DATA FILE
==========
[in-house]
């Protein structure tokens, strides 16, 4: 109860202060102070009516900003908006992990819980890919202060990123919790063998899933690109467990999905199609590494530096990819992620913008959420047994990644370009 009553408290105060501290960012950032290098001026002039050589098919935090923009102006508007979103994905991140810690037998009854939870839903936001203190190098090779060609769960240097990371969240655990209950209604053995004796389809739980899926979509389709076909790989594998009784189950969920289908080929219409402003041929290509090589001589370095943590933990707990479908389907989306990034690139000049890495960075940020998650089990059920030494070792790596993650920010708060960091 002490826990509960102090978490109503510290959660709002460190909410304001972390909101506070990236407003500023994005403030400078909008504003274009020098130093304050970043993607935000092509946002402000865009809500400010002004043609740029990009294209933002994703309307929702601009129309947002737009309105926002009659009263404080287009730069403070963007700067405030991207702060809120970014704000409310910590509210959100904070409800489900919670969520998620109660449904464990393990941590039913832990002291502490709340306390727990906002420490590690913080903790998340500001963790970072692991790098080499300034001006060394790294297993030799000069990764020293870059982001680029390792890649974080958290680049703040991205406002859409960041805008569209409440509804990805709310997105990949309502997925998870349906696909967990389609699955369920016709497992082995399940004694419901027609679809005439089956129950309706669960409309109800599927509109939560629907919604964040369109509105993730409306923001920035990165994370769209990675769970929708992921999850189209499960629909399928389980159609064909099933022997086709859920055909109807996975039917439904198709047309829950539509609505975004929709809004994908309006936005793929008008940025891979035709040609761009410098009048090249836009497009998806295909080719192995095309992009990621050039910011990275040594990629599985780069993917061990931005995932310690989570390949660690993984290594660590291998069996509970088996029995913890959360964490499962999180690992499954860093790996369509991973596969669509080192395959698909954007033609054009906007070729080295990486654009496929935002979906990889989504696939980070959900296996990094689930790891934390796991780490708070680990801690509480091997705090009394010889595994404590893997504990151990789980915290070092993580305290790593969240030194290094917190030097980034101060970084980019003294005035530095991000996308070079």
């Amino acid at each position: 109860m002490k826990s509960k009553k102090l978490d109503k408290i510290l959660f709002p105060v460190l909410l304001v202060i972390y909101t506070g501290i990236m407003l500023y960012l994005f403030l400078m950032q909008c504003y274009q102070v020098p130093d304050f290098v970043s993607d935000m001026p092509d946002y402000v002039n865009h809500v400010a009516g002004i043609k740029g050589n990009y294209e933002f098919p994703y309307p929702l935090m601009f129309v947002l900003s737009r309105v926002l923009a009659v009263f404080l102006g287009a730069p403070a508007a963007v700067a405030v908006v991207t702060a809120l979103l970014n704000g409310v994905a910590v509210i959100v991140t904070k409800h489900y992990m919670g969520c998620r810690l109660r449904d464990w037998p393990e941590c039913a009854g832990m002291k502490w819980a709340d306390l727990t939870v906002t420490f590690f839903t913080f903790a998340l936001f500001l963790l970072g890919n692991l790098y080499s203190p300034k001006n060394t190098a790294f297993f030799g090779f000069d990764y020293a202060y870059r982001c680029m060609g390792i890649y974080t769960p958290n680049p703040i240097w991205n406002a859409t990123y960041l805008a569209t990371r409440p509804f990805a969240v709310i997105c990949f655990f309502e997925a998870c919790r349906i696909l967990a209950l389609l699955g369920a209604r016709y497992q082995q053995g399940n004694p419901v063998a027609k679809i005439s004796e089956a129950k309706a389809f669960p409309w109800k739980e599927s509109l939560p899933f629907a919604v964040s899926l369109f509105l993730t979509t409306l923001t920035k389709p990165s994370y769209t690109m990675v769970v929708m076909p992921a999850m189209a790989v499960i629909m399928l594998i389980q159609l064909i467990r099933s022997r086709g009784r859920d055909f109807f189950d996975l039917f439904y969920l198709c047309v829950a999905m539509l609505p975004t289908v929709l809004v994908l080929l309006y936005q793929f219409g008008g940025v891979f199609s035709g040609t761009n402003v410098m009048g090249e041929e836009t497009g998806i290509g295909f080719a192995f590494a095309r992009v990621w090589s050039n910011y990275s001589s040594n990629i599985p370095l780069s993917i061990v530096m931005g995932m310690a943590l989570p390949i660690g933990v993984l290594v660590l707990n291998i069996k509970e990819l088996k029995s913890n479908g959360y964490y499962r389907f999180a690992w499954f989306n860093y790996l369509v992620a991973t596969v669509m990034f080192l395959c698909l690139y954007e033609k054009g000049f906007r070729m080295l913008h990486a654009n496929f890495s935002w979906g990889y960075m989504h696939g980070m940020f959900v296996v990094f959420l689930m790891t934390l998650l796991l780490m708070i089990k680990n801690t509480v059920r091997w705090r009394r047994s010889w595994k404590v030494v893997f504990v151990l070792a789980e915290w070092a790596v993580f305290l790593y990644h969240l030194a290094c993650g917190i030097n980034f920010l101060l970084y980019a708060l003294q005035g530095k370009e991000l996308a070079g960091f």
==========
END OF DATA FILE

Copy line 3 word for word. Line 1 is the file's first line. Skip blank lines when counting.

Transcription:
């Amino acid at each position: 109860m002490k826990s509960k009553k102090l978490d109503k408290i510290l959660f709002p105060v460190l909410l304001v202060i972390y909101t506070g501290i990236m407003l500023y960012l994005f403030l400078m950032q909008c504003y274009q102070v020098p130093d304050f290098v970043s993607d935000m001026p092509d946002y402000v002039n865009h809500v400010a009516g002004i043609k740029g050589n990009y294209e933002f098919p994703y309307p929702l935090m601009f129309v947002l900003s737009r309105v926002l923009a009659v009263f404080l102006g287009a730069p403070a508007a963007v700067a405030v908006v991207t702060a809120l979103l970014n704000g409310v994905a910590v509210i959100v991140t904070k409800h489900y992990m919670g969520c998620r810690l109660r449904d464990w037998p393990e941590c039913a009854g832990m002291k502490w819980a709340d306390l727990t939870v906002t420490f590690f839903t913080f903790a998340l936001f500001l963790l970072g890919n692991l790098y080499s203190p300034k001006n060394t190098a790294f297993f030799g090779f000069d990764y020293a202060y870059r982001c680029m060609g390792i890649y974080t769960p958290n680049p703040i240097w991205n406002a859409t990123y960041l805008a569209t990371r409440p509804f990805a969240v709310i997105c990949f655990f309502e997925a998870c919790r349906i696909l967990a209950l389609l699955g369920a209604r016709y497992q082995q053995g399940n004694p419901v063998a027609k679809i005439s004796e089956a129950k309706a389809f669960p409309w109800k739980e599927s509109l939560p899933f629907a919604v964040s899926l369109f509105l993730t979509t409306l923001t920035k389709p990165s994370y769209t690109m990675v769970v929708m076909p992921a999850m189209a790989v499960i629909m399928l594998i389980q159609l064909i467990r099933s022997r086709g009784r859920d055909f109807f189950d996975l039917f439904y969920l198709c047309v829950a999905m539509l609505p975004t289908v929709l809004v994908l080929l309006y936005q793929f219409g008008g940025v891979f199609s035709g040609t761009n402003v410098m009048g090249e041929e836009t497009g998806i290509g295909f080719a192995f590494a095309r992009v990621w090589s050039n910011y990275s001589s040594n990629i599985p370095l780069s993917i061990v530096m931005g995932m310690a943590l989570p390949i660690g933990v993984l290594v660590l707990n291998i069996k509970e990819l088996k029995s913890n479908g959360y964490y499962r389907f999180a690992w499954f989306n860093y790996l369509v992620a991973t596969v669509m990034f080192l395959c698909l690139y954007e033609k054009g000049f906007r070729m080295l913008h990486a654009n496929f890495s935002w979906g990889y960075m989504h696939g980070m940020f959900v296996v990094f959420l689930m790891t934390l998650l796991l780490m708070i089990k680990n801690t509480v059920r091997w705090r009394r047994s010889w595994k404590v030494v893997f504990v151990l070792a789980e915290w070092a790596v993580f305290l790593y990644h969240l030194a290094c993650g917190i030097n980034f920010l101060l970084y980019a708060l003294q005035g530095k370009e991000l996308a070079g960091f």